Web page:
A Portrait of Champion Jack Dupree is a compilation drawn from three albums Dupree recorded for Rounder Records near the end of his life, when he was in his late seventies and early eighties. The first of them, Back Home in New Orleans, was released in 1990, the year he turned 80, the last, One Last Time, came out in 1993, the year after his death. Even at his advanced age, Dupree remained a formidable barrelhouse pianist and a strong vocal presence. Backed on these sessions by sympathetic New Orleans musicians, he seems to have been simply turned loose to do as he liked. There is a noticeable informality to the recordings, with the artist occasionally stumbling over his words, stopping and starting at will. Some tracks find him playing recognizable songs, while others, such as "Skit Skat" and "Dupree Special," are jams. The album is enjoyable despite this as an expression of Dupree's personality. On several songs, notably "Give Me the Flowers While I'm Livin'" and "You Can Make It" (both of which also appeared on the posthumous One Last Time), Dupree makes specific references to death (the former song even pictures him in his coffin). The subject of death is not unknown in the blues, of course, but Dupree seems conscious of his advanced age here and deals with his coming death evenly and even humorously. His last sessions may not be his best work, but they show him to be as distinctive as ever.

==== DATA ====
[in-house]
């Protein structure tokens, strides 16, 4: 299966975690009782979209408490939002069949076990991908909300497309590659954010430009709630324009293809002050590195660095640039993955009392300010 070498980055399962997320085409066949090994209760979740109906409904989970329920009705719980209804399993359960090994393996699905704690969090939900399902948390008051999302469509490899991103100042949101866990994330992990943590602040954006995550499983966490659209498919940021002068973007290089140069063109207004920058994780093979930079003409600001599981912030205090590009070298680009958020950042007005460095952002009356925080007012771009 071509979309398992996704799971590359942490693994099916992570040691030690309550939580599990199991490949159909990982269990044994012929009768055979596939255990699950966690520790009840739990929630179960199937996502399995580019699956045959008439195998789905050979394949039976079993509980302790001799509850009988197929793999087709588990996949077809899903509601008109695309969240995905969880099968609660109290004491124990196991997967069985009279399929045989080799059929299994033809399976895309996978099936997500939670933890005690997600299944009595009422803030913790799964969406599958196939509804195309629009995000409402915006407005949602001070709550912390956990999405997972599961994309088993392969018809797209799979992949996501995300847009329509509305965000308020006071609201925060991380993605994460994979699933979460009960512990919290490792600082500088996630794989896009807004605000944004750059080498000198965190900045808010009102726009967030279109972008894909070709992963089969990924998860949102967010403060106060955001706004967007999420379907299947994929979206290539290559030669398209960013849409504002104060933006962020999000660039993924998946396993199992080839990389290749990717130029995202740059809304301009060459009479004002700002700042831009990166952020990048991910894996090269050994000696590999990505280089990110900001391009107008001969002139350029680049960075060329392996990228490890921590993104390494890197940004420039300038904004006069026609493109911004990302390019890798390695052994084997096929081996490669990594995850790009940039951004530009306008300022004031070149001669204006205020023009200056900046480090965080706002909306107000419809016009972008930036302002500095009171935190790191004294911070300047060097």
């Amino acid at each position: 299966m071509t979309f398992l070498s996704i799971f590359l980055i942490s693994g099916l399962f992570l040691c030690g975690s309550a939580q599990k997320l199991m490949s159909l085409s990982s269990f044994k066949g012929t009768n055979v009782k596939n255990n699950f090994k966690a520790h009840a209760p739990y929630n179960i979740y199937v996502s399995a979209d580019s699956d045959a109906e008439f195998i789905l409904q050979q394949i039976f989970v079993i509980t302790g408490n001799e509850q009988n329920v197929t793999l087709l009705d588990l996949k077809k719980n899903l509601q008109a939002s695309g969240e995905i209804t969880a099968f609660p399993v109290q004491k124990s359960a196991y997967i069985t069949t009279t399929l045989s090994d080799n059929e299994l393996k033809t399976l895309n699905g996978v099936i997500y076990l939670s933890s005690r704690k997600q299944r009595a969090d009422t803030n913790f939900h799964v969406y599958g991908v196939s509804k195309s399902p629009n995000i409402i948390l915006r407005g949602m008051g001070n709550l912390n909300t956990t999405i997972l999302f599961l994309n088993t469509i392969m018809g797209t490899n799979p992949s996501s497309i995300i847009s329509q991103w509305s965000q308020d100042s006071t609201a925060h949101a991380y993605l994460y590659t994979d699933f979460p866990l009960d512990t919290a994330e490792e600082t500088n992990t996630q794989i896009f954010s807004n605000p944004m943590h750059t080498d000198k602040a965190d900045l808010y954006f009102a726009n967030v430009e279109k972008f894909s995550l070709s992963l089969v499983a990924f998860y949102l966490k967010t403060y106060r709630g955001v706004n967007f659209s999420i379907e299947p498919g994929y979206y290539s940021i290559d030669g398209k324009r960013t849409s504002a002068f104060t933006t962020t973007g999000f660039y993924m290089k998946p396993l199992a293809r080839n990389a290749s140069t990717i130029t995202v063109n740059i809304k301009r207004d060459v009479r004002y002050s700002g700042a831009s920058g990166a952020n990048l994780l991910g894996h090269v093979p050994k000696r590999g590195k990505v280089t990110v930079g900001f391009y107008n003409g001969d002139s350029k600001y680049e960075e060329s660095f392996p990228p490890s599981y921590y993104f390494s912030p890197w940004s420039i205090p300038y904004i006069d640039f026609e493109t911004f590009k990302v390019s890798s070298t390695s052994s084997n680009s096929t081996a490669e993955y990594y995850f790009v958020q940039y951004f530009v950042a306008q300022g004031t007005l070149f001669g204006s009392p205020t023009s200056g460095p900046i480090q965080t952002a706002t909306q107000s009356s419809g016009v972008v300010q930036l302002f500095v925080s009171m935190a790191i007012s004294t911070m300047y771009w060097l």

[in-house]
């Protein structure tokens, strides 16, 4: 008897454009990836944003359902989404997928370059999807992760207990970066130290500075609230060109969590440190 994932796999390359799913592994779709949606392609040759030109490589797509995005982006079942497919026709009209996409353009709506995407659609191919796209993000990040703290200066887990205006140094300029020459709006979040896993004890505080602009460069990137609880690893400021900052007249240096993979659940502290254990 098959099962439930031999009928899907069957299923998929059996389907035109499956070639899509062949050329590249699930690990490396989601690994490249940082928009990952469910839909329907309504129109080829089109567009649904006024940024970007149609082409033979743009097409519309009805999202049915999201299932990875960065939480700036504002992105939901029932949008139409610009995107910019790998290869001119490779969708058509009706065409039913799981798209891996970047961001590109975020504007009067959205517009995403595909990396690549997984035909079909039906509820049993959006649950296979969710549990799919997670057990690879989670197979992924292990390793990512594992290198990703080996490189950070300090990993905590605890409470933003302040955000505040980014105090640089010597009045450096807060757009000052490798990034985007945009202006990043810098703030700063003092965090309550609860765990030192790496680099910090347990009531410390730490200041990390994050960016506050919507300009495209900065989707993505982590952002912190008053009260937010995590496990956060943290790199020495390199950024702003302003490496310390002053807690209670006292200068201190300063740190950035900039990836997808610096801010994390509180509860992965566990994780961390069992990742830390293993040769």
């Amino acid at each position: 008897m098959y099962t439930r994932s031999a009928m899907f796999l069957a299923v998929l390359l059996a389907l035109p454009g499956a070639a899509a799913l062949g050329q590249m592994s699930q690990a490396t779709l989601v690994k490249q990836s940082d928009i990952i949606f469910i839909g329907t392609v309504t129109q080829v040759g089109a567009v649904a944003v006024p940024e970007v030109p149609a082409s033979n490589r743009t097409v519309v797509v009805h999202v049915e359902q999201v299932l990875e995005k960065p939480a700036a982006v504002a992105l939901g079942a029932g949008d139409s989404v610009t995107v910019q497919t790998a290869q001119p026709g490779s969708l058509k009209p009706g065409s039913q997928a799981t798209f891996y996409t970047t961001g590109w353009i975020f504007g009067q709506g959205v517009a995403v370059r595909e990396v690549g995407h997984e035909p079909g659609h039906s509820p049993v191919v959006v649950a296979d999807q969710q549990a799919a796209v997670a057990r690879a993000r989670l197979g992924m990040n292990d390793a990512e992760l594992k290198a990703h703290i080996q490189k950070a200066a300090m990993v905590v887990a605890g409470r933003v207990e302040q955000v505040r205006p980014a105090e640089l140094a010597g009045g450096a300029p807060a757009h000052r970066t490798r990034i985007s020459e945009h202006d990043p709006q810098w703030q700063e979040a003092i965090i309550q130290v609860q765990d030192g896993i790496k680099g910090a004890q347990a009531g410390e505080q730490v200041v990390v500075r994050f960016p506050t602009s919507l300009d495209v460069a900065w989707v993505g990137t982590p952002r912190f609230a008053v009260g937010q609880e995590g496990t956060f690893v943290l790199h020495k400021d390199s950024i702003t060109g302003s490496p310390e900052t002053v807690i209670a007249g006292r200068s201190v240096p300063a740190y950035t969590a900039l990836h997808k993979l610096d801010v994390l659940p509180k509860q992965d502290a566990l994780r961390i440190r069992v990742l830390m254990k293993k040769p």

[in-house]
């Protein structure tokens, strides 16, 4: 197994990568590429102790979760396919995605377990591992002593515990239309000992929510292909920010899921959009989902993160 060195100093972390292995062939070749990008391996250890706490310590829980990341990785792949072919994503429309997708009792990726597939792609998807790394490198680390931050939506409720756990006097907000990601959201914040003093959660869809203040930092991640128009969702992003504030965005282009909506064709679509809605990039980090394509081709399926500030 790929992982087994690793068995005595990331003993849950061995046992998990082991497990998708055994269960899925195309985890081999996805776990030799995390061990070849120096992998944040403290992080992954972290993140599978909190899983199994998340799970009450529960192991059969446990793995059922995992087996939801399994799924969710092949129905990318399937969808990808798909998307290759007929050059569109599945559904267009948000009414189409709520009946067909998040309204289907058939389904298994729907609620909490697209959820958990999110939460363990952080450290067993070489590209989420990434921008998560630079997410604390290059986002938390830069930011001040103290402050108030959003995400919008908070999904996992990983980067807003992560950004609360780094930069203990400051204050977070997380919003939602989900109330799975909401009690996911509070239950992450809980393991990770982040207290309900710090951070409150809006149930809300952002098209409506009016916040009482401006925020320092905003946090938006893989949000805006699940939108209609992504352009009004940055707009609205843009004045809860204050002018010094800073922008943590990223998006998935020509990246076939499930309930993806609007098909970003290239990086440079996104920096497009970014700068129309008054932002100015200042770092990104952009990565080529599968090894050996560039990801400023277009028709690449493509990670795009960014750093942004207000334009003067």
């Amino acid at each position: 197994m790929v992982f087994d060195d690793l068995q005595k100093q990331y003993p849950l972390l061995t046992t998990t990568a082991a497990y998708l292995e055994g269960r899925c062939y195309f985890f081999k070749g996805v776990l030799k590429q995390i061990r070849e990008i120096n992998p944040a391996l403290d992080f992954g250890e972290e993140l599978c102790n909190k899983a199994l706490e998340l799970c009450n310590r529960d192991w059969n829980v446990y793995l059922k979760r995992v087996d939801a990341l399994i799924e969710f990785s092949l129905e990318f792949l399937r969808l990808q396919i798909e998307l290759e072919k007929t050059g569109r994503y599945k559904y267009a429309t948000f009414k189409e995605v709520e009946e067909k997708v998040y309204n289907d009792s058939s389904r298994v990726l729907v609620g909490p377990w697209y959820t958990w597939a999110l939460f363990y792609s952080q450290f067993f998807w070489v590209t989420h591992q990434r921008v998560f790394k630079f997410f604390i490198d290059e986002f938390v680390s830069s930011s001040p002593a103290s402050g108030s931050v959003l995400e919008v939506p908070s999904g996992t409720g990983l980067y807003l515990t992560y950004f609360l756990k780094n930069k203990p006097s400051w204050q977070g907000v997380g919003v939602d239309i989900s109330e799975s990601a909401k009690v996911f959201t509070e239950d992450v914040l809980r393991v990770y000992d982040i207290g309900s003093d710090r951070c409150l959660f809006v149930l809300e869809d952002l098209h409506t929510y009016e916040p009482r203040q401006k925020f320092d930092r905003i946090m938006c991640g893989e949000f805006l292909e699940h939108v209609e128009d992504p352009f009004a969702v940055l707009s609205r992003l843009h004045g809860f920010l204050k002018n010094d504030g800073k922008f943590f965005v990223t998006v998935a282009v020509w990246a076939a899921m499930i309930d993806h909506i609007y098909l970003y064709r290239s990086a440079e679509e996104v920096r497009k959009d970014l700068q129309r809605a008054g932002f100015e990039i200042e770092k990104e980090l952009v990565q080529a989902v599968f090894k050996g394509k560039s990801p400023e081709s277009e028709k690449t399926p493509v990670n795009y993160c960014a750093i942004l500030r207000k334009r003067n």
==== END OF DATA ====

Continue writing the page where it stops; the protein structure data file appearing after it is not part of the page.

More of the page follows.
AllMusic Review by William Ruhlmann